The workplace is no longer what it used to be, and the circumstances that an employer must accommodate continue to expand. Be it dress codes or medicinal marijuana, human rights continue to impact the workplace.
This year, on International Women’s Day, the Ontario Human Rights Commission (OHRC) released an inquiry report stating that sexualized and gender-based dress codes are off the menu in Ontario’s restaurants, and will no longer be tolerated. Employers expose themselves to significant liability if they have discriminatory dress codes or if they fail to fulfill their duty to accommodate.
This program will review the legal obligations of employers to accommodate such requests, and will provide employers with some best practices to ensure they respond to requests for accommodation appropriately.
• Understanding the duty to accommodate special requests such as those relating to dress codes
• Gaining knowledge of the Ontario Human Rights Commission’s inquiry report on sexual and gender-based dress codes in Ontario’s restaurants
• Learning some best practices in responding to requests for accommodation and the importance of policy and process
Nadia Zaman, Rudner Macdonald LLP
Nadia Zaman is an Associate at Rudner MacDonald LLP, a boutique firm specializing in Canadian Employment Law. She obtained her Juris Doctor degree from the University of Toronto Faculty of Law. While in law school, Nadia volunteered in: developing written accommodation policies to promote mental health awareness as an Equity Officer; guiding prospective students as a Student Ambassador; reviewing papers for publication as Senior Editor of the Journal of Law & Equality; and, managing files for low-income clients at the Downtown Legal Services Clinic.
Prior to law school, Nadia graduated Summa Cum Laude from Trinity College, University of Toronto with a double major in Criminology and Ethics, Society & Law. She received the Brian Morgan Scholarship in Law. During her final two years, she conducted extensive research and analysis on criminal justice policy with leading criminologist, Professor Emeritus Anthony Doob, including interviewing a past Deputy Minister of Justice. Nadia also served as the President of the Ethics, Society & Law Students’ Association and as Co-Director of UNICEF at the University of Toronto’s Youth Engagement Program.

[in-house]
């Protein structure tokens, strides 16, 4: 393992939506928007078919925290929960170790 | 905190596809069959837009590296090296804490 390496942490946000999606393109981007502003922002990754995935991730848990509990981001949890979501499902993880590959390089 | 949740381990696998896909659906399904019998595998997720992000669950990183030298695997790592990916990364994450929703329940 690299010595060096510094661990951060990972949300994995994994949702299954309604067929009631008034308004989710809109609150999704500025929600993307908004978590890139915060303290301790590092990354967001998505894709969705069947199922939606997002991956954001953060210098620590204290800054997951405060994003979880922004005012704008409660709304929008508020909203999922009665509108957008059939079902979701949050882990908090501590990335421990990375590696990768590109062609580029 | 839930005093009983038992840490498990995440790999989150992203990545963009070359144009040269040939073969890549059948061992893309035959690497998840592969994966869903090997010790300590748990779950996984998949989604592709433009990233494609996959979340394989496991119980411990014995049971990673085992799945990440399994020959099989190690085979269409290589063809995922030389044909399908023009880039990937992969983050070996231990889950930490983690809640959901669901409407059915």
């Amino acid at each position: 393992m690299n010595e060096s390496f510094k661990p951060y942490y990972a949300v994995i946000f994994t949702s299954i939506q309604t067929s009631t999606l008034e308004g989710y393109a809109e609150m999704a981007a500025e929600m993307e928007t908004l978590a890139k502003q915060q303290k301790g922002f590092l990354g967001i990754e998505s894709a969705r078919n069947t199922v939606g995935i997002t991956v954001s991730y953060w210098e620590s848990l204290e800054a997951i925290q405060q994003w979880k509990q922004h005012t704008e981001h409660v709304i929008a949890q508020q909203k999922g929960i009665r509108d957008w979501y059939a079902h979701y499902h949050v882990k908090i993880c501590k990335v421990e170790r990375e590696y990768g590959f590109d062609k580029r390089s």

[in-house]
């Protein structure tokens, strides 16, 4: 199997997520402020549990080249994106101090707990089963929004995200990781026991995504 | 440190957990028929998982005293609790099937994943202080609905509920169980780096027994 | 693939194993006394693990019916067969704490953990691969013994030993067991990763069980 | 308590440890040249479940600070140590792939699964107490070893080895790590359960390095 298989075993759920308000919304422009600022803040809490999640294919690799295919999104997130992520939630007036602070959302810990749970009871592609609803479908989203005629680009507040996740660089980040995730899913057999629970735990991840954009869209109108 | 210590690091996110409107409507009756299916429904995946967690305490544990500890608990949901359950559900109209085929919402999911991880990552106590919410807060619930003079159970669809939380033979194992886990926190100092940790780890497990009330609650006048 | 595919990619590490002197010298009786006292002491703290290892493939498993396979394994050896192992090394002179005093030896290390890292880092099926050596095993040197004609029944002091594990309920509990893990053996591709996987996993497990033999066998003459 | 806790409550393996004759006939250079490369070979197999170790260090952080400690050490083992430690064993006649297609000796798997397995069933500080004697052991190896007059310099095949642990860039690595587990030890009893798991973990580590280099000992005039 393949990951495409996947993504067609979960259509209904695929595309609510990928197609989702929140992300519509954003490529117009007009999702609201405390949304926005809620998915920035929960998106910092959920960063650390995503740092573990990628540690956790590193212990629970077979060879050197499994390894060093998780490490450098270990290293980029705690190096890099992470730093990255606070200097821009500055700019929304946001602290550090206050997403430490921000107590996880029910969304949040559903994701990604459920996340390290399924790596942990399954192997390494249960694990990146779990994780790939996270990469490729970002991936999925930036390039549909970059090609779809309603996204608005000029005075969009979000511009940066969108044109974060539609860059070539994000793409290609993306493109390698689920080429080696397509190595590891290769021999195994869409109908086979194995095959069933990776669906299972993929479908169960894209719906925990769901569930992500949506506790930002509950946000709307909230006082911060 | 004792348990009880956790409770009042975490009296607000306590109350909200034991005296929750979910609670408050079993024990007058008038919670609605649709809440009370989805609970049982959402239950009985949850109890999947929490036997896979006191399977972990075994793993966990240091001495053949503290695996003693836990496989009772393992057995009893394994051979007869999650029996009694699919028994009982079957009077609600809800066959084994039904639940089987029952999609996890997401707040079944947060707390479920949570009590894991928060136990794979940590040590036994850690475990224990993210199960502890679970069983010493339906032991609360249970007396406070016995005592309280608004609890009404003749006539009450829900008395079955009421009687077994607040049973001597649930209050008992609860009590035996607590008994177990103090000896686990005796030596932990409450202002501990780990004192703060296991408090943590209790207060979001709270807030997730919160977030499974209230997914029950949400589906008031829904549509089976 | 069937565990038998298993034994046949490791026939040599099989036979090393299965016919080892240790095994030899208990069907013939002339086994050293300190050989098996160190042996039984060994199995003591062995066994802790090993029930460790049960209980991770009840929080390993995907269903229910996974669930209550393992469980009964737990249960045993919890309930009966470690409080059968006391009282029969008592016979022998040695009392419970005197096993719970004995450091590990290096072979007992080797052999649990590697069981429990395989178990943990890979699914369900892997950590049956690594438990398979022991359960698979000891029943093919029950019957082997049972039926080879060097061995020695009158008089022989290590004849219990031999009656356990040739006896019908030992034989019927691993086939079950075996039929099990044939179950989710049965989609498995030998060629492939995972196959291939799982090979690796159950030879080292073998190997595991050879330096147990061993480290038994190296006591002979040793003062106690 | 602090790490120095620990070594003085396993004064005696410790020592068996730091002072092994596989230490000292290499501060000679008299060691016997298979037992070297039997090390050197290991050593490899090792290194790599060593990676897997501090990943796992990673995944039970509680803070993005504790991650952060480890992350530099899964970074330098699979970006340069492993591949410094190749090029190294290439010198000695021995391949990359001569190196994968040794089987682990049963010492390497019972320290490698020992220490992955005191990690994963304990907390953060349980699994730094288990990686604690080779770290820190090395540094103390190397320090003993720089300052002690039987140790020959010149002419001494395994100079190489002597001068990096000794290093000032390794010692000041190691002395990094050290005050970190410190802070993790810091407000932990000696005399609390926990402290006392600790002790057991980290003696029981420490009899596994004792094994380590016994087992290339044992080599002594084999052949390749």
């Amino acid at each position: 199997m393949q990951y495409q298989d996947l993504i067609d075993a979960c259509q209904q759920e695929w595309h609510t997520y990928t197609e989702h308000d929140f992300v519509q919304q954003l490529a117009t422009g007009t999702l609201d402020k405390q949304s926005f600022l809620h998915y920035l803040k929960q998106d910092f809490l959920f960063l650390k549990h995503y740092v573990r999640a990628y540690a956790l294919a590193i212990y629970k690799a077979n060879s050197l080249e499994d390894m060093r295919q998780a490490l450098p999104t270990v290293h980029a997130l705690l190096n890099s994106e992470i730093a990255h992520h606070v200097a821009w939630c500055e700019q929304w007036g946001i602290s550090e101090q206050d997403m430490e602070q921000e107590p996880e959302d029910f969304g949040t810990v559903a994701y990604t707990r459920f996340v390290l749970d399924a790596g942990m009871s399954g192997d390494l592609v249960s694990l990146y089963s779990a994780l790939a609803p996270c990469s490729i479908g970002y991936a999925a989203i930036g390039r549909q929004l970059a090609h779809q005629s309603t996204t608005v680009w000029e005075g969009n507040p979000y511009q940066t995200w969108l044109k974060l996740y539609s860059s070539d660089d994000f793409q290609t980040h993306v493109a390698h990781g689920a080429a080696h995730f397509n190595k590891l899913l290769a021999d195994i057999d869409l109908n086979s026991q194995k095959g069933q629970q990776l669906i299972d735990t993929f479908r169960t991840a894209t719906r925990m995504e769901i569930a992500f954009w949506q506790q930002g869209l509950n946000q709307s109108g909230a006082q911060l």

Currently, as President of the Asian Youth Centre (Canada Chapter), Nadia promotes social justice and engages with a network of diverse individuals. She also serves on the executive committee of the Ontario Bar Association’s Labour & Employment Law Section.
Stuart Rudner, Rudner MacDonald LLP
Stuart Rudner is a founding partner of Rudner MacDonald LLP. He provides senior counsel in all aspects of the employment relationship including policies and procedures, hiring, employment agreements, human rights issues, reducing labour costs, restrictive covenants, discipline and termination. Stuart is the founder and moderator of the Canadian HR Law Group on LinkedIn, which now counts more than 14,000 HR professionals, lawyers and businesspeople as members. He enjoys an ever-increasing following for his prolific Twitter updates @CanadianHRlaw and blog posts – which prompted Klout (a website providing social media analytics to measure user influence) to recognize him as a "specialist." In addition to Rudner MacDonald’s blog and his Canadian HR Law Blog, Stuart is part of the team of contributors to the First Reference Talks Blog.
Stuart is regularly called upon by the media to provide his expert opinion on employment law matters. Stuart represented the Human Resources Professionals Association at the Supreme Court of Canada in the landmark employment law case of Keays v. Honda Canada Inc., a testament to his stellar ability to represent clients before courts, mediators and tribunals. His book You're Fired! Just Cause for Dismissal in Canada, published by Thomson Reuters, has received critical acclaim since its release in 2011. Stuart has also contributed to four other employment law texts.
Stuart chairs and speaks at conferences frequently, including those offered by the Human Resources Professionals Association, Ontario Bar Association, and Law Society of Upper Canada. He has been the Chair of the Osgoode Professional Development’s Employment Law Update each year since its inception. He is also the founding Program Director of their HR Law for HR Professionals course and the new Advanced HR Law for HR Professionals course. He has been on the Editorial Advisory Boards for both HR Professional Magazine and Consult Carswell.